KEF LS60 Wireless loudspeaker $6999 Review
March 20, 2023 §
Some readers may be incredulous about my comments on the bass performance of the LS60s, which was in fact remarkable for their size and very good in absolute terms. But it’s true: As well as those four small woofers performed (supported by DSP), they could not equal the Blade Two’s larger drivers. Extension rivaled that of the Blade Two’s, but only at lower output levels. The LS60’s DSP progressively rolls off the lowest frequencies as you raise the volume, painlessly accommodating themselves to Hofmann’s Iron Law, pushing it to its limits. With tracks from Tierro Band, Alison Kraus, Sara K, and, to a degree, Dead Can Dance, all cited above, the LS60s had ample bass until they were turned up too loud for musical enjoyment and neighbor comfort. With big orchestras (Mahler, Holst, etc.), organ, and—just a guess here, since I didn’t listen to these genres—hard rock, techno, or electronica, a subwoofer or two would provide a simple solution.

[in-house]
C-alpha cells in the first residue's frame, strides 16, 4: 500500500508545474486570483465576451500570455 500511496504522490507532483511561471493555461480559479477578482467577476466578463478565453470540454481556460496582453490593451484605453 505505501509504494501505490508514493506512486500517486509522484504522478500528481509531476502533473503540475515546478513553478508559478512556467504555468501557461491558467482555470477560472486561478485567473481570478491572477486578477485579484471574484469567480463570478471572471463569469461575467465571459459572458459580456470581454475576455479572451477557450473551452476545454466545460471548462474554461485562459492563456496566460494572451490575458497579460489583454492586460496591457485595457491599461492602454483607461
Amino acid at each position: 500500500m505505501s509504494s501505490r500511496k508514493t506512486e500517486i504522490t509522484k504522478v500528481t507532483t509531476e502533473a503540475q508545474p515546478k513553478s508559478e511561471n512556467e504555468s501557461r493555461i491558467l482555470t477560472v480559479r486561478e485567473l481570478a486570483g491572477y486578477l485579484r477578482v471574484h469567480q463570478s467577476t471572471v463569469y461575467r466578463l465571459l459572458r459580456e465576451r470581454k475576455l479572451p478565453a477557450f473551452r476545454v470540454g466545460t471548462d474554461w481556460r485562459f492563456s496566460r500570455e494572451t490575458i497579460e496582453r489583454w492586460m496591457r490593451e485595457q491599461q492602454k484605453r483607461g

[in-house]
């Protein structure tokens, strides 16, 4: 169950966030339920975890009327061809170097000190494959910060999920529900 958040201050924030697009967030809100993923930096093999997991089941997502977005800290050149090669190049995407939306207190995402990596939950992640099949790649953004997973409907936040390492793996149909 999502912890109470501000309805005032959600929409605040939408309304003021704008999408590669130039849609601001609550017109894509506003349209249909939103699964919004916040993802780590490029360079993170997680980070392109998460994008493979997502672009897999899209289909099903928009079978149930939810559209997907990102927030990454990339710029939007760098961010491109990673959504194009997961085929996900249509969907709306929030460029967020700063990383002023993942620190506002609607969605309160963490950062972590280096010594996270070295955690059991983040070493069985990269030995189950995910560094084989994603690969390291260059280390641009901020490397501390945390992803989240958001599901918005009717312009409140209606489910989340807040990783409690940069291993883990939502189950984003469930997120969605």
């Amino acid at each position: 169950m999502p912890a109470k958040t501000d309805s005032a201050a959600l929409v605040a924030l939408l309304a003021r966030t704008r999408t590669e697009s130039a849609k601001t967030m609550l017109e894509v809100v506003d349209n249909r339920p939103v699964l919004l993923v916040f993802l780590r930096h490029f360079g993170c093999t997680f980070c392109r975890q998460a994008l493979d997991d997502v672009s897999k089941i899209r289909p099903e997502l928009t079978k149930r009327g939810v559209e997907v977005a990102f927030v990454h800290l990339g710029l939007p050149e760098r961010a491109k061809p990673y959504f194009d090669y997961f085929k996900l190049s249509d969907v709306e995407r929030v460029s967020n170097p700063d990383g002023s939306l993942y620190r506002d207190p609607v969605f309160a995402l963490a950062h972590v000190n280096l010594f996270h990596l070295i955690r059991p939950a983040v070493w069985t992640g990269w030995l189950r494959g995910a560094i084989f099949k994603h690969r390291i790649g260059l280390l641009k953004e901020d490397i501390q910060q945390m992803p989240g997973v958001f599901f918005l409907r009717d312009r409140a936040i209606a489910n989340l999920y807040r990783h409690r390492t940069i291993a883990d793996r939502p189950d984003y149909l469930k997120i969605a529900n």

Using subs with the LS60 was a piece of cake because the necessary tools are built into KEF Connect. I ran an RCA interconnect from the sub output of each LS60 cabinet to an SVS SB-3000, which, conveniently, were already sitting behind the little KEFs, and set them up as stereo subs. High Pass and Low Pass filters were set at 92.5Hz, sub gain at –9.0dB, with positive polarity—all determined by ear then checked with Room EQ Wizard. With the subs installed, the LS60s became monsters, their output capacity unleashed. The low bass was perfectly integrated, superior to that from the sub-less Blades. Ease and transparency increased in the lower midrange, marginally but meaningfully, best revealed by acoustic guitar, presumably due to the lightened load on the LS60’s woofers.